Independent Office for Police Conduct (IOPC - formerly IPCC)
Met officer dismissed without notice after using excessive force on teenage girl
A Metropolitan Police Service (MPS) officer has been dismissed without notice after a police disciplinary panel concluded he used excessive force on a vulnerable 17-year-old girl in East London.
The hearing followed our investigation into a complaint made by an NHS Trust staff member and subsequent complaints from another staff member, and the girl’s mother.
At the independently chaired disciplinary hearing, organised by MPS, it was determined PC Benjamin Kemp, based at MPS’ North East Command, breached police standards of professional behaviour relating to use of force, and authority, respect and courtesy, and that gross misconduct was proven.
The panel heard that the teenager, who has learning disabilities, ran off from a group on an escorted walk in Newham, after becoming distressed on 8 May 2019.
She was near a main road and police were called by a concerned member of the public. The girl also flagged down a passing police car.
Officers’ body-worn video showed the girl told officers she was a vulnerable child with mental health problems. She agreed to get in the police car, but then got out of it.
Officers tried to speak to her and then PC Kemp attempted to handcuff her. When this was unsuccessful, he then used CS spray less than a metre from her face. Police guidelines state it should not be used within a metre unless that is unavoidable. Within seconds he started using his baton and then struck her several times.
When another police unit arrived, the girl was immediately Tasered by an officer from that vehicle.
She was then struck several times more with the baton by PC Kemp, handcuffed and put into a police van. In total she was struck at least 30 times.
The girl was black but there has never been any indication that racial discrimination played a factor in this case. A separate investigation looked at whether there was any discrimination on the part of the officers regarding mental health and disability and there was no indication.
IOPC Regional Director Sal Naseem said: “We found the force used by police in this case was neither reasonable nor proportionate and would be shocking to most people.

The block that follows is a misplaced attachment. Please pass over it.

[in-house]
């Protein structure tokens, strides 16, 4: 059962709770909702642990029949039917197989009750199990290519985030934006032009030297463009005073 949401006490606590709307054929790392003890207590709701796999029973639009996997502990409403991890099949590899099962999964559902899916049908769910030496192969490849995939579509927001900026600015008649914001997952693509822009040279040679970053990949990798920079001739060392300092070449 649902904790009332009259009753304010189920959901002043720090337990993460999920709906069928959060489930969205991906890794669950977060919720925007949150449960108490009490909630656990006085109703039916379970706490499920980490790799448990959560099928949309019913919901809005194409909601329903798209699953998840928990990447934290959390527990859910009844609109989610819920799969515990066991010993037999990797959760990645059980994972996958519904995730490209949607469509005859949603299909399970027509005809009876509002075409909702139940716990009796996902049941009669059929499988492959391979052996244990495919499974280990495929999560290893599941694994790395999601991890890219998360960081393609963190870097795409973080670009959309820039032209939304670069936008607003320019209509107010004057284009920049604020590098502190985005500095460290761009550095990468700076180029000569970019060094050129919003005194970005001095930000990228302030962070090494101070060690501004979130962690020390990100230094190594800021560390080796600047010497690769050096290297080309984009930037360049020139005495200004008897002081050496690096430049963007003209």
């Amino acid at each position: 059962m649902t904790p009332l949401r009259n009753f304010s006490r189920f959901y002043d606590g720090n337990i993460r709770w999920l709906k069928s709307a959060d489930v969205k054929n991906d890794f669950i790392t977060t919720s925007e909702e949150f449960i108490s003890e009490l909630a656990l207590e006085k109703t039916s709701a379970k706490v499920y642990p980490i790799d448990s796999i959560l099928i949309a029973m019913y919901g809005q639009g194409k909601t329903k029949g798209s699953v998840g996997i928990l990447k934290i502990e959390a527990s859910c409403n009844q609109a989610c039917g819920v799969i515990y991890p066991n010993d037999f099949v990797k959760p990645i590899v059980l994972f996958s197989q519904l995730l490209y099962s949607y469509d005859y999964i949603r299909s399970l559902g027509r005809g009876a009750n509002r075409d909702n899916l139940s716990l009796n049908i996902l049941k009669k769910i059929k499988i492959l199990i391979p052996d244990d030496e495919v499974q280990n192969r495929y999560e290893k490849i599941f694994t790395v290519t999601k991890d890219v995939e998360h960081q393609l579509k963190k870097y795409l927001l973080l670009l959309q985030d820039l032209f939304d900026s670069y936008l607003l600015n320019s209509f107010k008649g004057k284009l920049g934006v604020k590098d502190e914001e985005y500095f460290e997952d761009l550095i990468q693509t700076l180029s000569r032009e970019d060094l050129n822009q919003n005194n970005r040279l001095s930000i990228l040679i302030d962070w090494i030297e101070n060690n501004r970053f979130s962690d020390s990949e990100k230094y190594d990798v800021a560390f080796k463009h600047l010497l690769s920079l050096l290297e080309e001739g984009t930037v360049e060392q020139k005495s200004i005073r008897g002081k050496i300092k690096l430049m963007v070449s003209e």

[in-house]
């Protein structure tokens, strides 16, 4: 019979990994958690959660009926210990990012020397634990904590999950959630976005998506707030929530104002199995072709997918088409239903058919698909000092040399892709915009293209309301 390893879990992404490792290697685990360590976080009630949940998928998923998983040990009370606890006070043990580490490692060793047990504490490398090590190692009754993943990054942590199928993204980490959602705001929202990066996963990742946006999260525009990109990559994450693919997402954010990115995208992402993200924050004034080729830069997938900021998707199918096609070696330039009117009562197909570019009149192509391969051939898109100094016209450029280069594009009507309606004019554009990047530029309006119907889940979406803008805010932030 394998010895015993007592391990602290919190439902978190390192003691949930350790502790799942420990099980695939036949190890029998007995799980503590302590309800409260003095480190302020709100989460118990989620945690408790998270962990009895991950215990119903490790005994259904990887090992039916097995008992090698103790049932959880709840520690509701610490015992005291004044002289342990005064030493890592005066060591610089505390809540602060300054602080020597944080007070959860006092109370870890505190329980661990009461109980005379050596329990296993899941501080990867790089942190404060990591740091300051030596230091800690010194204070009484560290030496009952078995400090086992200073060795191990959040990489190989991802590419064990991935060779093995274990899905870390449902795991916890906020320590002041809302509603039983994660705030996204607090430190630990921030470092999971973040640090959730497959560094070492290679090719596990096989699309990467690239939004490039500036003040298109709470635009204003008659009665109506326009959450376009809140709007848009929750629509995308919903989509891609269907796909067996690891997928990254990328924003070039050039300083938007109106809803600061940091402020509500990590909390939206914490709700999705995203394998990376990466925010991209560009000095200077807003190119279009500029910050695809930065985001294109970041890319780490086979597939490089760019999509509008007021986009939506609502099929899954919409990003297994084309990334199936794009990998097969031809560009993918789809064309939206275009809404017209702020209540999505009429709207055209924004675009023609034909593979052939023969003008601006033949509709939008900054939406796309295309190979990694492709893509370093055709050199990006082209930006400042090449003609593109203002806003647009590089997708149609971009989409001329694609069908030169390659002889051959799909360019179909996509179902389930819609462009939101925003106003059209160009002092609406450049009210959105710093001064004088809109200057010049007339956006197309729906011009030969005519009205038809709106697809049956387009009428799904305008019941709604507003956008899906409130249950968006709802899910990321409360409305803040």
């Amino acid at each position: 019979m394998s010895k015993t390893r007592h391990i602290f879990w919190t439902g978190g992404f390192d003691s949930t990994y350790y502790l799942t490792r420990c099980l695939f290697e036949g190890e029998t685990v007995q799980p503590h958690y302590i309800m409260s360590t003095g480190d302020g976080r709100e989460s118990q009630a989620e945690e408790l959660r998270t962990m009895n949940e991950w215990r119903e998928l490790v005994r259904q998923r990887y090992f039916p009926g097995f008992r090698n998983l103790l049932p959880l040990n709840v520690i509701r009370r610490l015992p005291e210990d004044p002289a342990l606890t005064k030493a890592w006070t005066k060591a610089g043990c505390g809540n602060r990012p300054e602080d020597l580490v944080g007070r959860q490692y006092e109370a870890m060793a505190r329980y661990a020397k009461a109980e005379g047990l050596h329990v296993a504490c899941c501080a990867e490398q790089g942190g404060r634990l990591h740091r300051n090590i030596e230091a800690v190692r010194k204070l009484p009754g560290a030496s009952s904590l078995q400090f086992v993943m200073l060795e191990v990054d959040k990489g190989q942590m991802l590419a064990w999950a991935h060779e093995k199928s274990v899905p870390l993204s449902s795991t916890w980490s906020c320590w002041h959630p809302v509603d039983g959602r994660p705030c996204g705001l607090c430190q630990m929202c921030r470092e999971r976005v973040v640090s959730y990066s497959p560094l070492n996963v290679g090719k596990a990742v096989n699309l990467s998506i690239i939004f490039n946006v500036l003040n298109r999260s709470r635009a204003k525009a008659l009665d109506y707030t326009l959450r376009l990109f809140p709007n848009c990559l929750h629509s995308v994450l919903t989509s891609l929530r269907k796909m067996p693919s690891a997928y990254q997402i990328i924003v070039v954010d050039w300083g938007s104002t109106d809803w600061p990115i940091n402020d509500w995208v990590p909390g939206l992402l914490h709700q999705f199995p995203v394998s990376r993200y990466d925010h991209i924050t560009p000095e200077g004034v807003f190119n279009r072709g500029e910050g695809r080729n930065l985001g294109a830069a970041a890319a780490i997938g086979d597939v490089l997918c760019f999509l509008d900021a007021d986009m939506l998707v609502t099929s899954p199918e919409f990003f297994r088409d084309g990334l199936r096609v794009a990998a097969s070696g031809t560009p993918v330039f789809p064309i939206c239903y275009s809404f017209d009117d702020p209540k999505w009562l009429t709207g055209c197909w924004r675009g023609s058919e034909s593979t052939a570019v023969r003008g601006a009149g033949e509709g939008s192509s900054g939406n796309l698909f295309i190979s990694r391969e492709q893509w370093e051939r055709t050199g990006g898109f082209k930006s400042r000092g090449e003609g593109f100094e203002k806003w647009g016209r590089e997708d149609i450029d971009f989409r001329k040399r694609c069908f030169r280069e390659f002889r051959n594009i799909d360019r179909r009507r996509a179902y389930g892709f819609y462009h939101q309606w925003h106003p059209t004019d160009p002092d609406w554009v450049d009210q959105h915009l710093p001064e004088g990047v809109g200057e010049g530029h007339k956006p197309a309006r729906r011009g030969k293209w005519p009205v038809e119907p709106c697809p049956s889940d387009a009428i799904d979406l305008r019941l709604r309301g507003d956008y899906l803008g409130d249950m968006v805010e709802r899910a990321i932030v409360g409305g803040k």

“The body worn footage we gathered showed a girl clearly in distress who was subjected to at least 30 baton strikes, had CS spray administered at very close quarters and was then Tasered.
“Police officers are trained to deal with challenging situations and should only use force when it is necessary, proportionate and reasonable.
“The disciplinary panel also found PC Kemp had behaved in a manner which lacked self-control and did not take into account the vulnerable status of the teenager, who appeared very frightened.
“Officers are taught that any contact with members of the public requires good communication skills.
“These may need to be adjusted when dealing with people experiencing mental health problems or who have learning disabilities. In particular, police officers and staff should be aware that communication difficulties are a defining feature of having a learning disability.
“Immediately resorting to use of force without considering other de-escalation tactics, and particularly where the person involved has mental health issues, is of concern.
“PC Kemp’s immediate reaction when the girl exited the police car was to try and handcuff her, even though he didn’t have her under his control.
“The poor communication by this officer got the incident off to a bad start and, once he started to use the baton, he was unable to change tack.”
During our investigation, which took six months, we examined officers’ body worn video, took statements from officers as witnesses and from members of the public. We also sought expert advice on the use of force and, at the end of our investigation, we referred the matter to the Crown Prosecution Service, which decided the evidence did not support a criminal prosecution.
Our findings and evidence were provided to MPS in December 2019 and, after discussions with the force, we agreed there was a case to answer for gross misconduct.
Our investigation found that the officer who used the Taser had no case to answer for use of force. However, our investigation did find a case to answer for misconduct for breaching the police standards of authority and respect. The officer showed a lack of respect to the girl and her health carer, who had later turned up at the scene. The force agreed and in August 2020 the officer received management action.
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